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Snapshots of Lhasa, where modernity meets tradition
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Yangdron quietly stands by as her mother, dressed in a cotton-padded Tibetan costume, crawls across the ground and kowtows in front of the Potala Palace in downtown Lhasa.

The young woman gets down on her knees just once and touches her head lightly to the ground. She waits in silence until her mother finishes a long prayer, and gently sweeps away the dust from the old woman's chest and knees.

Unlike her mother, the young woman sports a purple down coat, blue jeans and stylish hairdo.


Girls of the Tibetan ethnic group attend a festival in Nyingchi, southwest China's Tibet Autonomous Region, July 17, 2008. (Xinhua Photo) 

A native Tibetan, Yangdron was born and brought up in Lhasa but studied information science for four years at the Beijing-based Central University of Nationalities. Now in her 20s, she works at the Bank of China in Lhasa.

"Which part of Beijing are you from?" she asks in fluent Mandarin, interested to meet someone from the city she once knew so well. "Haidian District? That's where my university is."

The chitchat is cut short as Yangdron's mother wants to buy groceries. "It's the fifth day of the Tibetan New Year, and we've got guests today," she says apologetically.

In Lhasa, capital of southwest China's Tibet Autonomous Region, fashion, the Internet, foreign languages and opportunities to study abroad are no longer novelties.

"Young Tibetans, the twenty-somethings, prefer casual clothes to traditional costumes and they are the bulk of our clients," says cashier Shi Shumei at Yishion, a casual wear outlet in downtown Lhasa's Beijing Road.

Beijing Road, which links the city's two major landmarks – the Jokhang Temple and the Potala Palace -- is one of the city's busiest commercial streets. With voguish stores selling Nike and Kappa, Italian ice-cream, coffee and pastries, cars ranging from the Chinese-made Chery to Land Rovers parked on either side, it is like any other Chinese city, except for the Tibetan drug stores with huge posters promoting traditional recipes to treat altitude sickness.

With temperatures still below freezing in early spring, even the elderly are sporting "North Face" jackets over their costumes as they walk along, beads in one hand and prayer wheel in the other.

This ancient city, meaning "holy land" in Tibetan, is apparently merging into the globalized world, though Buddhist traditions are still observed by pilgrims, young and old, and in the suffocating smoke of incense burnt at the lamaseries.

Police officers and soldiers of the People's Liberation Army (PLA), who patrol Lhasa streets, guns in hand, remind everyone of a violence that erupted on March 14 last year. Almost a year later, the events still overshadow the city and its people.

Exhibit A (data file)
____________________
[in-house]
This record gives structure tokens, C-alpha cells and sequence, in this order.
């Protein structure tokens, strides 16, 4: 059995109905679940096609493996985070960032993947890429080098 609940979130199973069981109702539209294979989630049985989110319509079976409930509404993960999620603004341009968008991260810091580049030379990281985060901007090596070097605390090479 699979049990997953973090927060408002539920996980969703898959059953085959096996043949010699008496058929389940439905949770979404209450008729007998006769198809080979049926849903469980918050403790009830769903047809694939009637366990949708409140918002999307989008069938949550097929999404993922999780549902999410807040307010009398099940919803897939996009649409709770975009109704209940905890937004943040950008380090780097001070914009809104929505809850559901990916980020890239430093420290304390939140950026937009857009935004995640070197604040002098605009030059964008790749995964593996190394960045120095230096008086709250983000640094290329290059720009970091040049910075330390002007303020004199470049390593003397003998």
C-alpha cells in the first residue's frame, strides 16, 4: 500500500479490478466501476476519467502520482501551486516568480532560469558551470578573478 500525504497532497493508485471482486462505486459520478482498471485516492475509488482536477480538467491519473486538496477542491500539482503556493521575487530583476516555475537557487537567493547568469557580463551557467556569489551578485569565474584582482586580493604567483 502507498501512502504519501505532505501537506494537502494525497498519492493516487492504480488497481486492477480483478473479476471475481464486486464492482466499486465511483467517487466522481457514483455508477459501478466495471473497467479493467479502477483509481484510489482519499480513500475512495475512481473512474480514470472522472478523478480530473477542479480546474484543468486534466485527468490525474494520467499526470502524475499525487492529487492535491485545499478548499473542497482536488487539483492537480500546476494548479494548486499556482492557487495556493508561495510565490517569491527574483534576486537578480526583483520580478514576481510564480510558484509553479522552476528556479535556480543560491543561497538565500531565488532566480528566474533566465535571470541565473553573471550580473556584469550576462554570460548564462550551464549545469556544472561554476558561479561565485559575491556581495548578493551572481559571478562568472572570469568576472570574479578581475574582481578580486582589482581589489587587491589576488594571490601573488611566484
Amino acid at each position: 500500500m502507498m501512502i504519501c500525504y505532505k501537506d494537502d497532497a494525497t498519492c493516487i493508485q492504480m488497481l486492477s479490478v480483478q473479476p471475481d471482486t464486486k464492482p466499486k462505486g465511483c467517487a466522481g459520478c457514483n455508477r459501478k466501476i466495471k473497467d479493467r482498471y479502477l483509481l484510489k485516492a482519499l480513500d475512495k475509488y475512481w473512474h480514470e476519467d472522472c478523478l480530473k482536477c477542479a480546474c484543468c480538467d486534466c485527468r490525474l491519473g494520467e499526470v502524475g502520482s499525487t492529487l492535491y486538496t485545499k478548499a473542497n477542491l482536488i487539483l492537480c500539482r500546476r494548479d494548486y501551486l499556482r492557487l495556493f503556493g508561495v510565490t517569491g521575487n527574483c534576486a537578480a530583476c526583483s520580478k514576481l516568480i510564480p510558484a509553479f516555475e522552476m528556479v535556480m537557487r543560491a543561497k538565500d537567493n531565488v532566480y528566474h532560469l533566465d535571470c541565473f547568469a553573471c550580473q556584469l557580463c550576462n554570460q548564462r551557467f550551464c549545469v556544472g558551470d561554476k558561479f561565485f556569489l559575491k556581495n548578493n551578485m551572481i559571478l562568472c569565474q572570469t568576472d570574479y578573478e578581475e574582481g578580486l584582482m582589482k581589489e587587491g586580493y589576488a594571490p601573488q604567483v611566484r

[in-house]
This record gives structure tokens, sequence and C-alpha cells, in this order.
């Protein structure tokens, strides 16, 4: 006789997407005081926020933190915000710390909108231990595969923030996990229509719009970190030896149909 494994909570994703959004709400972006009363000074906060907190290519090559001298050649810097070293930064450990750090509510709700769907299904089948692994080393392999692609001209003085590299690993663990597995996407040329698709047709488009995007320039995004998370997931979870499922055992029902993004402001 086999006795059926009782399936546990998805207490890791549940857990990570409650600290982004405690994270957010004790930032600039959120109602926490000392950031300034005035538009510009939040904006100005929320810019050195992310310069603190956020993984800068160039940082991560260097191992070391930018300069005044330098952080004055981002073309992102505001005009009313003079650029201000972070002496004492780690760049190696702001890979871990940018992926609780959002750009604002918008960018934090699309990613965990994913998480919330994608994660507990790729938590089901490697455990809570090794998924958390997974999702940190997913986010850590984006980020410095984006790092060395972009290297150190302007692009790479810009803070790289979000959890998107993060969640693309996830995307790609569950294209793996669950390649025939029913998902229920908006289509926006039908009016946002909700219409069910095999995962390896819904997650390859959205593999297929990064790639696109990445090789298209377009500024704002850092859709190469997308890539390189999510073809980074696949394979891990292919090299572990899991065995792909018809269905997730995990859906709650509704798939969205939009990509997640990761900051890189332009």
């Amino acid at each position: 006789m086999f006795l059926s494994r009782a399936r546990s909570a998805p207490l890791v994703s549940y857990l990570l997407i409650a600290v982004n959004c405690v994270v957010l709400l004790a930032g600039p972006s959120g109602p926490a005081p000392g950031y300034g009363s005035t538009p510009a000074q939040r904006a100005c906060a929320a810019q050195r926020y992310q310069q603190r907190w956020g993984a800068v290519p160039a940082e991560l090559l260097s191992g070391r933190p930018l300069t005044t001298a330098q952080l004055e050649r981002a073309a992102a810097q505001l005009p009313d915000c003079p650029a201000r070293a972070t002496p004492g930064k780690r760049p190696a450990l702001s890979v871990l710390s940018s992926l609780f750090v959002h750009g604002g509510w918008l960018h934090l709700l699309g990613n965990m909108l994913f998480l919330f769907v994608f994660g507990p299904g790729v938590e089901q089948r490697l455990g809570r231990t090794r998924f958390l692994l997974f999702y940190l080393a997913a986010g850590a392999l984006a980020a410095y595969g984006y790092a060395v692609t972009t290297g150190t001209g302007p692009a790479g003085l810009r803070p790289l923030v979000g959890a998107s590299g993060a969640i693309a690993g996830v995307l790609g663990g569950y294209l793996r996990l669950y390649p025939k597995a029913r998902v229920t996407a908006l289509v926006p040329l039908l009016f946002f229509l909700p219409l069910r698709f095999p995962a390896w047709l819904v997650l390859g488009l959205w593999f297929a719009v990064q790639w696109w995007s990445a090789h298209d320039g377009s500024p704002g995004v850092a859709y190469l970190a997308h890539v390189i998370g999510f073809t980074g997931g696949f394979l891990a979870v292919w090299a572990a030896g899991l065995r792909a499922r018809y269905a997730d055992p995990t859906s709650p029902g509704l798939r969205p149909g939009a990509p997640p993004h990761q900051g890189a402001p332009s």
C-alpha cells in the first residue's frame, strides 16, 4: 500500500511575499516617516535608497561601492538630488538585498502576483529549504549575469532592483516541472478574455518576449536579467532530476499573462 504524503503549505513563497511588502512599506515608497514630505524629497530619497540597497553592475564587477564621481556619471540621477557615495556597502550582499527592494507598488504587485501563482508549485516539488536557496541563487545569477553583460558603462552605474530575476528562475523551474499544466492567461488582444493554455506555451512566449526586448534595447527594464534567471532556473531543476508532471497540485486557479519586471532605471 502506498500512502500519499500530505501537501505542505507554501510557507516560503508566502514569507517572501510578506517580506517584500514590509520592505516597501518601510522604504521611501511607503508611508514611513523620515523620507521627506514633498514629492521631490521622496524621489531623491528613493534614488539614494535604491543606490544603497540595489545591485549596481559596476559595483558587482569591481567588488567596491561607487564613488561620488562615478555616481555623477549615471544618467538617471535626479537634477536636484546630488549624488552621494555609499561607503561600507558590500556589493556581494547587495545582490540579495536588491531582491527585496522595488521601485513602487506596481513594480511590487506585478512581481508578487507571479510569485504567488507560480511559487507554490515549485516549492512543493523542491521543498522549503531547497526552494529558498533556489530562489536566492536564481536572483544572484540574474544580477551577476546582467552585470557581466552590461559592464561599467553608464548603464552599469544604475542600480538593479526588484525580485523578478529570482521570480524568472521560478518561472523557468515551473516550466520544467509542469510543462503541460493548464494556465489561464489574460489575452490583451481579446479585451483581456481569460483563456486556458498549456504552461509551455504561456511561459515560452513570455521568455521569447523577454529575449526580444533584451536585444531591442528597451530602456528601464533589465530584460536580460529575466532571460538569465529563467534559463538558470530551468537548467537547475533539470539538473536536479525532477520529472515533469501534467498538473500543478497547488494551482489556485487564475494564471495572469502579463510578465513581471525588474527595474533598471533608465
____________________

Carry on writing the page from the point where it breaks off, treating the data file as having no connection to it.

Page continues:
Four-year-old Tenzin Tsepel remembers little of last year's riots when mobs set fire to the same stores she's passing today, but her mother Zhang Guilin, a doctor from the People's Hospital in Lhasa, says she feels safe to see so many policemen and PLA soldiers.

"It's stressful indeed to see them holding guns. But that's for our own safety. It's very kind of them to be here -- many of the soldiers are just 18 or 19 years old."

Zhang's mother is a native Tibetan and her father is Han, the most populous Chinese ethnic group. She speaks Tibetan and Mandarin, but her daughter speaks only Mandarin.

"I hope she will grow up to study just like her sister," Zhang says proudly of her elder daughter, an economics major at Shanghai's Tongji University. "She speaks perfect Tibetan, Mandarin, English and is now studying French in order to compete for a two-year government-sponsored program in France."

Most primary school students in Lhasa are encouraged to work hard in order to enter middle schools in 21 Chinese cities, including Beijing, Shanghai and Chengdu. "That's a stepping stone to college," says Zhang.

Yet the competition is fierce. Last year, only 1,700 out of Tibet's 60,000 primary school graduates were admitted to Tibetan schools outside the region, according to Tibet's regional education department.

To date, about 15,000 Tibetans have graduated from universities elsewhere in the country and secured jobs in Tibet.

"Little Sun Kindergarten of Art." Tenzin Tsepel pronounces the name of her kindergarten. Her father, a Tibetan musician, hopes she will also excel in art, says Zhang.

While young Tibetans dream of the wide world beyond the plateau, many other Chinese have happily moved in to start a business, or just to experience a different culture.

"I heard so many exciting stories about Tibet that I finally decided to see it for myself," says Yang Lijun, 27, sitting with at least 10 backpackers in the sun outside the Jokhang Temple. "I love this place. I should have come 10 years ago."

Yang, who formerly worked as secretary and insurance company clerk in the southern boom city of Guangzhou, says she might as well quit her job and stay in Lhasa. "The locals call us 'Lhasa floaters'. That suits me fine."

(Xinhua News Agency March 3, 2009)

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